Poetry is an area of writing that has a language all of its own, as contributors to the recent poetry competition will be aware. The following are some of the terms specific to the writing of poetry :
A repeated sound, usually applied only to consonants.
A metrical foot : two short/unstressed syllables followed by one long/stressed syllable (dee-dee-DUM – e.g. “energize”).
A repeated vowel sound.
A narrative poem in short stanzas, especially one that tells a popular story.
Verse that doesn’t rhyme (often iambic pentameter).
A pause in the middle of a line, often indicated by punctuation
A witty, biographical poem of four lines (two rhyming couplets).
A pair of successive lines of verse, especially when riming together and of the same length.
A metrical foot : one long/stressed syllable followed by two short/unstressed syllables (DUM-dee-dee – e.g. “poetry”).
doggerel A word applied to verse of irregular rhythm, trivial content and inappropriate diction. Much comic verse is deliberately written as doggerel.
A poem mourning the dead.
Deliberate omission of unstressed syllables, typically in order to maintain a rhythm – e.g. “o’er” for “over”.
the lack of a pause between two lines of a poem
The unit of poetic rhythm; a pattern of stressed and unstressed syllables.
Verse that follows no particular form, metre or rhyme scheme.
Seventeen syllable poems, generally split into three lines of five, seven and five syllables, often with a theme related to nature.
A rhyme where two words have similar consonant sounds but different vowel sounds – e.g. “hell” and “hill”. Also called a slant rhyme or an imperfect rhyme.
A rhyming pair of iambic pentameter lines.
A poem in which the lines have six metrical feet. (And so forth : dimeter = 2 feet, trimeter = 3 feet, tetrameter = 4 feet, heptameter = 7 feet etc.)
A metrical foot : a short/unstressed syllable followed by a long/stressed syllable (dee-DUM – e.g. “today”).
A rhyme within the words of a line.
The rhythm of poetry; the pattern of stressed and unstressed syllables
A dignified, lyric poem expressing praise or some other elevated notion.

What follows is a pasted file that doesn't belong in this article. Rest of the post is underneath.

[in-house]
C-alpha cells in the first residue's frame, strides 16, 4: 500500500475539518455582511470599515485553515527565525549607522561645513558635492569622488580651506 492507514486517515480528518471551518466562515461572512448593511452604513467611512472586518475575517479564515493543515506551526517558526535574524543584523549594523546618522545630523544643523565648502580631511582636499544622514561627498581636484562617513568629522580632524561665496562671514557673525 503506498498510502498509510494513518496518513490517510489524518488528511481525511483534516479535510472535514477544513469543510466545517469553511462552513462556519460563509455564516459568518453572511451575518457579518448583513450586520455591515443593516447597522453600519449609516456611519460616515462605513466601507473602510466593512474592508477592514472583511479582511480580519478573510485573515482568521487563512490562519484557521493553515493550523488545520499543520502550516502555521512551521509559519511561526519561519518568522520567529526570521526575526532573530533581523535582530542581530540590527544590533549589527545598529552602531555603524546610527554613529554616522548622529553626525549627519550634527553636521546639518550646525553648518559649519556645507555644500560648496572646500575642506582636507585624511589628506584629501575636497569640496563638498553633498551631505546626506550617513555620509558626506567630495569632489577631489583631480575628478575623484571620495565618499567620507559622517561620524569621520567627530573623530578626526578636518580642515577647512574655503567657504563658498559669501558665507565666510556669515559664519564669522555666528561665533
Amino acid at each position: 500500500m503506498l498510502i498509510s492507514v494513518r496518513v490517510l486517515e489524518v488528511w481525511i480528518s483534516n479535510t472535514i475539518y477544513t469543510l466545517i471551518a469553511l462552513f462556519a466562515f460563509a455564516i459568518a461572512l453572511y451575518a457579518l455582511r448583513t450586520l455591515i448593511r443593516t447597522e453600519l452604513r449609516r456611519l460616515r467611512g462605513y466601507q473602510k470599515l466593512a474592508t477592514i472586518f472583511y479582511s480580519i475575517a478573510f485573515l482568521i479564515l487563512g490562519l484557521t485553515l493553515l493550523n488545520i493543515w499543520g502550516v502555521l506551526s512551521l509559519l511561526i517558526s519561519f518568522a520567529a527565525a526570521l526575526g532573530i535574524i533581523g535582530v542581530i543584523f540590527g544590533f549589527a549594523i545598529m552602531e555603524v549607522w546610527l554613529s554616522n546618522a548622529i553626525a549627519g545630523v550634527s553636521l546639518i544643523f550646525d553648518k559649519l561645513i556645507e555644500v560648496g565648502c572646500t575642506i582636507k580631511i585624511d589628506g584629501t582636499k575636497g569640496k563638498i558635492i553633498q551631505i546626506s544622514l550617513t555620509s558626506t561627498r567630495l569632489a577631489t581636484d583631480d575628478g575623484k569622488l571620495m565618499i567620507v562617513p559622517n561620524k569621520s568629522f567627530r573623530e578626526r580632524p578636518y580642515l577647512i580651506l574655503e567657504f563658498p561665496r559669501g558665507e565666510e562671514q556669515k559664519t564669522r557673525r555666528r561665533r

Poetry dealing with rural life.
A line that has five metrical feet.
quatrain A four line stanza.
(And so forth : quintain, sestet, septain etc.)
A repeated sound, usually at line endings.
The pattern of rhyming line-endings in a poem – e.g. “abab” means each stanza has four lines, with lines one and three rhyming with each other (rhyme “a”) and also lines two and four rhyming with each other (rhyme “b”)
sonnet A 14 line poem, of which there are various forms (Shakespearean, Spenserian etc.)
A metrical foot : two long/stressed syllables (DUM-DUM – e.g. “heartbreak”).
A a group of metrical lines or verses, usually no fewer than four, arranged in a certain pattern. A stanza is often called a “verse”.
A stressed syllable at the end of a line.
A set or group of three lines bound by rhyme.
A metrical foot : a long/stressed syllable followed by a short/unstressed syllable (DUM-dee – e.g. “poem”).
Ending a line on an unstressed syllable.
A rhyming word whose pronunciation is altered in order to force it into a rhyme scheme
This is far from a complete list : an exhaustive glossary would fill many pages. But it does contain some of the main terms used by poets to discuss their work.
3 thoughts on “36 Poetry Terms”
It’s true poetry’s own language is what makes poetry poetry! I enjoyed reading your list of terms. I my not always be able to explain what they mean, but those of us who love poetry somehow know how to read and to use them.
Nice! I think you forgot “limerick” though. One example of a limerick is:
There once was a young girl named Jill.
Who was scared by the sight of a drill.
She brushed every day
So her dentist would say,
“Your teeth are so perfect; no bill.”
Copied from: How to Write a Limerick 🙂
A smile so bright and yet so sad
makes me feel as if you were mad.
Always smile cause you are special
A smile is also a spiritual gesture.